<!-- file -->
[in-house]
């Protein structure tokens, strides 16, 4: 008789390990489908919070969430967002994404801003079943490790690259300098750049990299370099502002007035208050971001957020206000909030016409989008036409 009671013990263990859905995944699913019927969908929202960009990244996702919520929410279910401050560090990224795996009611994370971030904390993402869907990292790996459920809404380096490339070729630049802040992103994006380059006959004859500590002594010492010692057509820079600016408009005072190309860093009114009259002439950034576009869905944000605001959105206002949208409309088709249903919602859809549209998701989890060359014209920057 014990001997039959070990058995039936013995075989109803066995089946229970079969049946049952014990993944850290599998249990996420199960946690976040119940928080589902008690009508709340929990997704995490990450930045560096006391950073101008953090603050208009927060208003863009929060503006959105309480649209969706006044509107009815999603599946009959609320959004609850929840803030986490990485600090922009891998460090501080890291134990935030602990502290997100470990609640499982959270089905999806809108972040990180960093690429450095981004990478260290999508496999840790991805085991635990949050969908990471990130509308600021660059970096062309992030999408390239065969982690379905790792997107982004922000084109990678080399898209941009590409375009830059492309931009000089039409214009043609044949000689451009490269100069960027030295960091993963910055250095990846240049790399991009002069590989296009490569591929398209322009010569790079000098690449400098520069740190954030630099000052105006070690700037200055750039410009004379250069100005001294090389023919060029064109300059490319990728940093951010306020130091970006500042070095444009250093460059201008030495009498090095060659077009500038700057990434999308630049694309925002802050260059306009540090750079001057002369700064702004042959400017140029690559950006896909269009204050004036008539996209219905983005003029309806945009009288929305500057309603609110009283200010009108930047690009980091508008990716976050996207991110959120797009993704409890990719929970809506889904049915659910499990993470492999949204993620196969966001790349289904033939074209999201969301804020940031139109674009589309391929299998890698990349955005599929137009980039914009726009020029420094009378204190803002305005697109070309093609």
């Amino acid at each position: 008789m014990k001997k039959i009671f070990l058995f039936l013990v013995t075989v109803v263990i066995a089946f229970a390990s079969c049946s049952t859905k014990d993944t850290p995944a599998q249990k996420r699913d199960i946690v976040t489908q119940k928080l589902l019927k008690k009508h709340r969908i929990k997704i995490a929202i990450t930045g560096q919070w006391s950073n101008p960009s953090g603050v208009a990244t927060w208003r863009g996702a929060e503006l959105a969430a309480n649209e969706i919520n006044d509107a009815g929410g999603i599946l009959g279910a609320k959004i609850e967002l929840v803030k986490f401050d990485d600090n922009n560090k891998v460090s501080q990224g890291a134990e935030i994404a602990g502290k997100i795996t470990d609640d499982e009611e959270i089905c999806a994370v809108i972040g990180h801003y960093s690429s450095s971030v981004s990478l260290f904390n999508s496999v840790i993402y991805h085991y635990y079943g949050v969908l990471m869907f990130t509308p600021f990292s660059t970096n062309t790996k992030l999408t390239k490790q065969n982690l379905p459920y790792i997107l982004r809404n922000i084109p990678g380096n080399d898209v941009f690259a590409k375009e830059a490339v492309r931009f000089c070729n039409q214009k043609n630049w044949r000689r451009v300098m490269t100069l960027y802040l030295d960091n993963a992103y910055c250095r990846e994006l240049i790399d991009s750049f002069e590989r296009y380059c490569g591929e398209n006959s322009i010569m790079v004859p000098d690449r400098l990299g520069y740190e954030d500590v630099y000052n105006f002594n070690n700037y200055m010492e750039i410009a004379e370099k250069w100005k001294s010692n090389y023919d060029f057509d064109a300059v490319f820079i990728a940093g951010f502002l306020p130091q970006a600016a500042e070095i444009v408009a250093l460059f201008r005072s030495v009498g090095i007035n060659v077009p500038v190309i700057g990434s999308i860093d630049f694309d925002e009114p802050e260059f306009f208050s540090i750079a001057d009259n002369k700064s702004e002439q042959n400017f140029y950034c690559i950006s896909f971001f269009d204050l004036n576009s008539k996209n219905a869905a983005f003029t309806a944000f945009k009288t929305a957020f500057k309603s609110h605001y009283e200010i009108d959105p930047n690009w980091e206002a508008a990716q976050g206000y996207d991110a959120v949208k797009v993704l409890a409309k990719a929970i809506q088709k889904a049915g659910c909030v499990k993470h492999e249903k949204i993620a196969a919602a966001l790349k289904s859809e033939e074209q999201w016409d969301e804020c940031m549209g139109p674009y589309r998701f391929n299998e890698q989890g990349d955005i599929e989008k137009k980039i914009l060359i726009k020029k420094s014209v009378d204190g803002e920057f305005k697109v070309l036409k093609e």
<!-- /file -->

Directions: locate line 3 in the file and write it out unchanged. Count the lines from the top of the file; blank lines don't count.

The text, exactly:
């Amino acid at each position: 008789m014990k001997k039959i009671f070990l058995f039936l013990v013995t075989v109803v263990i066995a089946f229970a390990s079969c049946s049952t859905k014990d993944t850290p995944a599998q249990k996420r699913d199960i946690v976040t489908q119940k928080l589902l019927k008690k009508h709340r969908i929990k997704i995490a929202i990450t930045g560096q919070w006391s950073n101008p960009s953090g603050v208009a990244t927060w208003r863009g996702a929060e503006l959105a969430a309480n649209e969706i919520n006044d509107a009815g929410g999603i599946l009959g279910a609320k959004i609850e967002l929840v803030k986490f401050d990485d600090n922009n560090k891998v460090s501080q990224g890291a134990e935030i994404a602990g502290k997100i795996t470990d609640d499982e009611e959270i089905c999806a994370v809108i972040g990180h801003y960093s690429s450095s971030v981004s990478l260290f904390n999508s496999v840790i993402y991805h085991y635990y079943g949050v969908l990471m869907f990130t509308p600021f990292s660059t970096n062309t790996k992030l999408t390239k490790q065969n982690l379905p459920y790792i997107l982004r809404n922000i084109p990678g380096n080399d898209v941009f690259a590409k375009e830059a490339v492309r931009f000089c070729n039409q214009k043609n630049w044949r000689r451009v300098m490269t100069l960027y802040l030295d960091n993963a992103y910055c250095r990846e994006l240049i790399d991009s750049f002069e590989r296009y380059c490569g591929e398209n006959s322009i010569m790079v004859p000098d690449r400098l990299g520069y740190e954030d500590v630099y000052n105006f002594n070690n700037y200055m010492e750039i410009a004379e370099k250069w100005k001294s010692n090389y023919d060029f057509d064109a300059v490319f820079i990728a940093g951010f502002l306020p130091q970006a600016a500042e070095i444009v408009a250093l460059f201008r005072s030495v009498g090095i007035n060659v077009p500038v190309i700057g990434s999308i860093d630049f694309d925002e009114p802050e260059f306009f208050s540090i750079a001057d009259n002369k700064s702004e002439q042959n400017f140029y950034c690559i950006s896909f971001f269009d204050l004036n576009s008539k996209n219905a869905a983005f003029t309806a944000f945009k009288t929305a957020f500057k309603s609110h605001y009283e200010i009108d959105p930047n690009w980091e206002a508008a990716q976050g206000y996207d991110a959120v949208k797009v993704l409890a409309k990719a929970i809506q088709k889904a049915g659910c909030v499990k993470h492999e249903k949204i993620a196969a919602a966001l790349k289904s859809e033939e074209q999201w016409d969301e804020c940031m549209g139109p674009y589309r998701f391929n299998e890698q989890g990349d955005i599929e989008k137009k980039i914009l060359i726009k020029k420094s014209v009378d204190g803002e920057f305005k697109v070309l036409k093609e």